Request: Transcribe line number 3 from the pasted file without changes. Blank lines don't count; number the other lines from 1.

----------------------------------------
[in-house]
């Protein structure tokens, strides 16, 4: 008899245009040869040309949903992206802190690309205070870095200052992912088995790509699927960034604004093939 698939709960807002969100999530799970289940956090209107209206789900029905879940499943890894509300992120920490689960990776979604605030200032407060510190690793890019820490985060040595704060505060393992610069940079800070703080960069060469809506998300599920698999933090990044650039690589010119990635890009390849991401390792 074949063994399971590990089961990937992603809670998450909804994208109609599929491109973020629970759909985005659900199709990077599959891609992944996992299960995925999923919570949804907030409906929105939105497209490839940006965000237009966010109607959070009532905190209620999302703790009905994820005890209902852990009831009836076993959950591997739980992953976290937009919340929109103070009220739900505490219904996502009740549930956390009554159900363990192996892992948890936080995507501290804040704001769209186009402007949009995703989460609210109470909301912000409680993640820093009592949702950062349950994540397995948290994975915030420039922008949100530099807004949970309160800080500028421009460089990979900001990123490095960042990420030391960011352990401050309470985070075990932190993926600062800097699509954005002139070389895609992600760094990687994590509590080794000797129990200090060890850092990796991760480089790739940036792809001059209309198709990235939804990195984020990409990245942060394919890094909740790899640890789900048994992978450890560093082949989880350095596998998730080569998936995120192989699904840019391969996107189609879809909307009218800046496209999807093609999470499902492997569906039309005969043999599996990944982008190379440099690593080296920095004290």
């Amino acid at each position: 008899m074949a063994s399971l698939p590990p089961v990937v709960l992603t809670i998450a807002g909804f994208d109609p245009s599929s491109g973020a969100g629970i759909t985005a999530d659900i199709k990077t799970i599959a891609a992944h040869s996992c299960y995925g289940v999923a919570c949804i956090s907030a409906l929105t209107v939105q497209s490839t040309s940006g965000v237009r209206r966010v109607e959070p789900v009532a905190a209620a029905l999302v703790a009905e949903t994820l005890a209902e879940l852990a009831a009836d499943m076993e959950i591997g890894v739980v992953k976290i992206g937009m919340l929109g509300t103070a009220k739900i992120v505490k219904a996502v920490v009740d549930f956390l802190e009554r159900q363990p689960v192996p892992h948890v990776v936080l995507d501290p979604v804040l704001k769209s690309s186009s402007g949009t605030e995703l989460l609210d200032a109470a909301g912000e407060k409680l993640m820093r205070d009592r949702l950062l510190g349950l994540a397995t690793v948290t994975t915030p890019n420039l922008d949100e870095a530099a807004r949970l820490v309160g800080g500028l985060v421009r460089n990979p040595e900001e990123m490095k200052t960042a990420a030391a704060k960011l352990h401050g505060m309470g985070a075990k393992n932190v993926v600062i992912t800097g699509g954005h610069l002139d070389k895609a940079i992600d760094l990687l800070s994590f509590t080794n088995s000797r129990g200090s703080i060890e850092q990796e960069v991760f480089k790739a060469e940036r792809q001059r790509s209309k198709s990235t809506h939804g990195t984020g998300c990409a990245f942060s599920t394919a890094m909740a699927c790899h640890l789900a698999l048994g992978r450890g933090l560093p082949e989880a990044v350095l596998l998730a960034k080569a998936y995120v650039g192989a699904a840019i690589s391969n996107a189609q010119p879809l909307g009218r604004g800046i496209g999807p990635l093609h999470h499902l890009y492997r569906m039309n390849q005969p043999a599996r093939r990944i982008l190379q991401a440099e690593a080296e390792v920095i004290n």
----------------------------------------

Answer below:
């Amino acid at each position: 008899m074949a063994s399971l698939p590990p089961v990937v709960l992603t809670i998450a807002g909804f994208d109609p245009s599929s491109g973020a969100g629970i759909t985005a999530d659900i199709k990077t799970i599959a891609a992944h040869s996992c299960y995925g289940v999923a919570c949804i956090s907030a409906l929105t209107v939105q497209s490839t040309s940006g965000v237009r209206r966010v109607e959070p789900v009532a905190a209620a029905l999302v703790a009905e949903t994820l005890a209902e879940l852990a009831a009836d499943m076993e959950i591997g890894v739980v992953k976290i992206g937009m919340l929109g509300t103070a009220k739900i992120v505490k219904a996502v920490v009740d549930f956390l802190e009554r159900q363990p689960v192996p892992h948890v990776v936080l995507d501290p979604v804040l704001k769209s690309s186009s402007g949009t605030e995703l989460l609210d200032a109470a909301g912000e407060k409680l993640m820093r205070d009592r949702l950062l510190g349950l994540a397995t690793v948290t994975t915030p890019n420039l922008d949100e870095a530099a807004r949970l820490v309160g800080g500028l985060v421009r460089n990979p040595e900001e990123m490095k200052t960042a990420a030391a704060k960011l352990h401050g505060m309470g985070a075990k393992n932190v993926v600062i992912t800097g699509g954005h610069l002139d070389k895609a940079i992600d760094l990687l800070s994590f509590t080794n088995s000797r129990g200090s703080i060890e850092q990796e960069v991760f480089k790739a060469e940036r792809q001059r790509s209309k198709s990235t809506h939804g990195t984020g998300c990409a990245f942060s599920t394919a890094m909740a699927c790899h640890l789900a698999l048994g992978r450890g933090l560093p082949e989880a990044v350095l596998l998730a960034k080569a998936y995120v650039g192989a699904a840019i690589s391969n996107a189609q010119p879809l909307g009218r604004g800046i496209g999807p990635l093609h999470h499902l890009y492997r569906m039309n390849q005969p043999a599996r093939r990944i982008l190379q991401a440099e690593a080296e390792v920095i004290n």